Saturday, July 31, 2010

Little Jake pickup test

So I picked up one of Trent Jacob's Little Jake pickups. After some trouble with the installation (a DIY job, and let me tell you, I didn't try it on one of my good bocals), I'm now playing with it. You're supposed to use it with a preamp, either a custom or something like the LR Baggs Gigpro. I'm putting it straight into the input of my audio interface, an M-Audio FastTrack Pro. It needs a fair bit of gain to get an acceptable signal level, but the FastTrack preamp is kinda noisy at very high gain, so I'm thinking about getting a proper preamp. Here's a short sample, first recorded with the Little Jake, next recorded in parallel with a decent quality (but rather old) dynamic mic, an AT802.

Little Jake Test by TFox17
Little Jake Test Control by TFox17

A couple of things to point out: the Little Jake does a very good job of rejecting outside noise. It won't feedback, if you're using it to drive a loud amplifier in the same room. When I've played against a delay, or self-recordings with a mic, it was always a struggle to get the signal through amp loud enough that I could hear it while playing while also avoiding feedback. Even without feedback, there's still effects, such as some uncontrolled reverb from the signal leakage. So that's the primary purpose of using a pickup, is to avoid stuff like that. You get side benefits too. Key clacks are gone, for instance, and ambient noise in the room is gone too. The only thing you're getting is the sound actually inside the bassoon. Of course, external sounds can propagate to the inside of the bassoon too, but the bassoon sound is so much louder there, that they are swamped out. It's a signal to noise thing, kind of the ultimate version of close miking. It's not perfect: I was recording while playing a metronome through headphones, adjusted rather too loud (don't ask), and I could end up making out a bit of the metronome sound in the Little Jake recording.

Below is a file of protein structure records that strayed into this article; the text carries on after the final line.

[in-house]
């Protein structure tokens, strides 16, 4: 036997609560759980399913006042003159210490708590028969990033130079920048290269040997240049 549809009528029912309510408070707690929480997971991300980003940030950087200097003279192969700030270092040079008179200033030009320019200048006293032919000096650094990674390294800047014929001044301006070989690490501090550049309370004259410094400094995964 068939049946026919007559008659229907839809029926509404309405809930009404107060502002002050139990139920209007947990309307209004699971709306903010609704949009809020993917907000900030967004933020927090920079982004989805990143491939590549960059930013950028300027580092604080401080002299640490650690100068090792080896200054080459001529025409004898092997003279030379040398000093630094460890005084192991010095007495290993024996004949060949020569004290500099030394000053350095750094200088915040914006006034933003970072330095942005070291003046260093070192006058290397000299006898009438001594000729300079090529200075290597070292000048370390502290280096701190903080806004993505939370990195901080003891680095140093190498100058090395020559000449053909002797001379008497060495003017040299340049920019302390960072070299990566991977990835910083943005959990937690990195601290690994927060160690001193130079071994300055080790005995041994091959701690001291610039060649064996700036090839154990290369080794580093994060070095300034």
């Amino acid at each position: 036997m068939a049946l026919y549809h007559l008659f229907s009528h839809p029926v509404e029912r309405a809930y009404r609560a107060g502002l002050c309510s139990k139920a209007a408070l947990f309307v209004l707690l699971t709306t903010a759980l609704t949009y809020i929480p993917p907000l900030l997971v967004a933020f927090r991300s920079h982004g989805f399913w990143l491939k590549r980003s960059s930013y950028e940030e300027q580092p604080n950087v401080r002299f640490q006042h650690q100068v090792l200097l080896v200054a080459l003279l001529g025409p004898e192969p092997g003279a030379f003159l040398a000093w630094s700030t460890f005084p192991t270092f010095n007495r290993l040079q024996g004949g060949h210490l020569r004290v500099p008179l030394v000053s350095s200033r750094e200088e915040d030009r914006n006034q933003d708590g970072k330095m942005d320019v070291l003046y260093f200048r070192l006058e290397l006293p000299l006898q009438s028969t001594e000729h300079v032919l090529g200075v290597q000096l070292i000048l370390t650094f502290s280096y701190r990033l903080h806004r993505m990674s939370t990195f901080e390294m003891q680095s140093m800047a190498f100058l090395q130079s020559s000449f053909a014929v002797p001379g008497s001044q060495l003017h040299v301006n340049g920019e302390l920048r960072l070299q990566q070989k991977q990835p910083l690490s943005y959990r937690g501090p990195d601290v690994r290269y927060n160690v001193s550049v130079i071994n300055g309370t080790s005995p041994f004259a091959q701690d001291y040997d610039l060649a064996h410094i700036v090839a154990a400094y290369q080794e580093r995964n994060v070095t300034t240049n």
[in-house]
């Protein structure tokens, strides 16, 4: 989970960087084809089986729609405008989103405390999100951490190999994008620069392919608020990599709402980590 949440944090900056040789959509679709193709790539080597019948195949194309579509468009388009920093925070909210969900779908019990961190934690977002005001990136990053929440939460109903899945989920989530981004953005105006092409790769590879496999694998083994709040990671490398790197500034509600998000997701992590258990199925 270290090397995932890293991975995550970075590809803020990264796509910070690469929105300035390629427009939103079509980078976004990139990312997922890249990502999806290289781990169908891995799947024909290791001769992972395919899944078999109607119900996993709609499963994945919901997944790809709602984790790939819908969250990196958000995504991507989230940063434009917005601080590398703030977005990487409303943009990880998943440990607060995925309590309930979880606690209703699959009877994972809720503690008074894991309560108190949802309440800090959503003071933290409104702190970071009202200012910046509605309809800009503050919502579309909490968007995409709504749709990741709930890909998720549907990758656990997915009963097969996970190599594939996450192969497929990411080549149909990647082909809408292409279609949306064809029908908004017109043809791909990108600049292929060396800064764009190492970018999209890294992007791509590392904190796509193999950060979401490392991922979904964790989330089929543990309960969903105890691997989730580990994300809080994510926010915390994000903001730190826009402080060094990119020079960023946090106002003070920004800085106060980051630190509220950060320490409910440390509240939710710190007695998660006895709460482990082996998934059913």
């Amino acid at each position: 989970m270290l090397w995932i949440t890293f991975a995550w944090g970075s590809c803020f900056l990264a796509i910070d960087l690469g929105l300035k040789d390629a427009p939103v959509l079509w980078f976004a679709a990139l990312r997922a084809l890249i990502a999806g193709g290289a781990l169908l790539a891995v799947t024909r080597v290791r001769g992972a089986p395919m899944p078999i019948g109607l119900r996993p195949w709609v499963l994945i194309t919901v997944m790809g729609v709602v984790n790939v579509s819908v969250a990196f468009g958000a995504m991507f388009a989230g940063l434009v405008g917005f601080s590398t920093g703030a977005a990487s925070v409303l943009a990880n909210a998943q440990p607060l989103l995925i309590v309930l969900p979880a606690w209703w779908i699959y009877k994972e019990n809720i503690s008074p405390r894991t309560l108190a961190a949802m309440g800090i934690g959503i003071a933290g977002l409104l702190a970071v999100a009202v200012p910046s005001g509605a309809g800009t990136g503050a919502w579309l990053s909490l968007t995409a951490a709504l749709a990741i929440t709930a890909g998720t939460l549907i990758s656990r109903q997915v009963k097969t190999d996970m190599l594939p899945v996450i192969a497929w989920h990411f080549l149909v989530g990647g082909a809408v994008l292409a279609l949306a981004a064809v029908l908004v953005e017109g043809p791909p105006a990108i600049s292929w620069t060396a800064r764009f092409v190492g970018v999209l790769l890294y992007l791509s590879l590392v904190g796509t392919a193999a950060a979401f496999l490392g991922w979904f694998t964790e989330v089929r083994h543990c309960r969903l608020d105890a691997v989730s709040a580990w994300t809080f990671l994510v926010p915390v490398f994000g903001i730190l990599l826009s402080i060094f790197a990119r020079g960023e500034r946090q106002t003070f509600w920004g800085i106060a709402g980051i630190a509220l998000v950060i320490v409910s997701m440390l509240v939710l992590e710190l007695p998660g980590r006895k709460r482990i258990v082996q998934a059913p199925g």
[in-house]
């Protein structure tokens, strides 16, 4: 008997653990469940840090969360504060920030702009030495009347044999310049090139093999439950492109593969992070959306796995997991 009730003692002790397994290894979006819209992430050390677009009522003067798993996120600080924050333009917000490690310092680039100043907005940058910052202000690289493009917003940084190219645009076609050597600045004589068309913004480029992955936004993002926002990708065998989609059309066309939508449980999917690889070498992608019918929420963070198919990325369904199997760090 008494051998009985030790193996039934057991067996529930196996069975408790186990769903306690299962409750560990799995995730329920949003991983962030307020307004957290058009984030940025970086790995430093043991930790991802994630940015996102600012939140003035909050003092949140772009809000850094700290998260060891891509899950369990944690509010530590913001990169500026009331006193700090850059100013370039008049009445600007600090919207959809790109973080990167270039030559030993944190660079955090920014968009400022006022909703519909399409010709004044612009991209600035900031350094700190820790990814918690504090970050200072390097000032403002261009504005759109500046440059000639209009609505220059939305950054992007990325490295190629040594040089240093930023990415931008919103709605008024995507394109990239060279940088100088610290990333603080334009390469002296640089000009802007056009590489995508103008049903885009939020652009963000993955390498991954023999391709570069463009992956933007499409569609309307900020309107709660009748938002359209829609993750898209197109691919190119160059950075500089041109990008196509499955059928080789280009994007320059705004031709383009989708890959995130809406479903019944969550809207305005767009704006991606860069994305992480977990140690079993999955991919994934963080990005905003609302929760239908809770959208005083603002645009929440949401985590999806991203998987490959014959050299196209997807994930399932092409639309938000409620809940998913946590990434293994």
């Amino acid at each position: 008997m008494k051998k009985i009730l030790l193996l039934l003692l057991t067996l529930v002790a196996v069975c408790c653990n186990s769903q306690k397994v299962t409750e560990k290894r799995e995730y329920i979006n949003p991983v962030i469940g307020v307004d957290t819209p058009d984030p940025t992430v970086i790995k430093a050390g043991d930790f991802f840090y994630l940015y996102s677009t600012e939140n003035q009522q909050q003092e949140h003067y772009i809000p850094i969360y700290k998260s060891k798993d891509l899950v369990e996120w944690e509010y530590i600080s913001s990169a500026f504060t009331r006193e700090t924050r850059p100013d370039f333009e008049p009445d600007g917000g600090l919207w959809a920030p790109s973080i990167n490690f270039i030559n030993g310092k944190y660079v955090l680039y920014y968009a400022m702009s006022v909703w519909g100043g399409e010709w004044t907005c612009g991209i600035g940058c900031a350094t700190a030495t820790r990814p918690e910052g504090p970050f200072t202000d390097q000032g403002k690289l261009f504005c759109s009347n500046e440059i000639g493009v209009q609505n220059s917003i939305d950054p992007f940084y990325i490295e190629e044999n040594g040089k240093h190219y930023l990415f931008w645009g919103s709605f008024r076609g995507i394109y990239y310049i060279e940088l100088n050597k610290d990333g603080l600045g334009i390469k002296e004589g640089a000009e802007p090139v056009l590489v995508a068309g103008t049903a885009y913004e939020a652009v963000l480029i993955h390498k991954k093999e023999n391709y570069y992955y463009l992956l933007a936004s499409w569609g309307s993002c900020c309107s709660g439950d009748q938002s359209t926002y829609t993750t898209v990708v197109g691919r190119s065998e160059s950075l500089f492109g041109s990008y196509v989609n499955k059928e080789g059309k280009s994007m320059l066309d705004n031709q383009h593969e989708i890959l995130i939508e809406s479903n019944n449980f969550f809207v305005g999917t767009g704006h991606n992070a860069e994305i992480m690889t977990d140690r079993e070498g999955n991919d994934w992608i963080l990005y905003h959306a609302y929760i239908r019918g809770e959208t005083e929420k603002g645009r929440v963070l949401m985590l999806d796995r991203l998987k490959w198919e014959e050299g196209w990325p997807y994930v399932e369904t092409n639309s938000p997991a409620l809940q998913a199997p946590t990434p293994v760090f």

The tone color, however, seems quite different from the far field mike recording. Not a big deal, I think, since mostly people use this as a starting point for effects, as opposed to looking for a true bassoon sound. Still, interesting.

Updated: For reference, as a comparison of microphone differences, here's my other microphone, an AT2020 condenser mic, against the 802. They've been normalized, to try and get their volumes equal, but are otherwise unprocessed. Mic location is bell height, about 5 ft in front of the bassoon, a few feet in front of the wall, with the mics both facing forward, and within a few inches of each other. When I did this yesterday I was surprised at how different they sounded, but today I'm surprised at how similar they are. Certainly there's a lot of things the AT2020 hears that seem to be gone in the 802, but I seem to need the nice headphones to hear them (the laptop speakers aren't enough), and they all seem to be things I'd rather not hear anyway (breathy noises, that kind of thing).

AT2020 Test by TFox17
AT802-Test by TFox17

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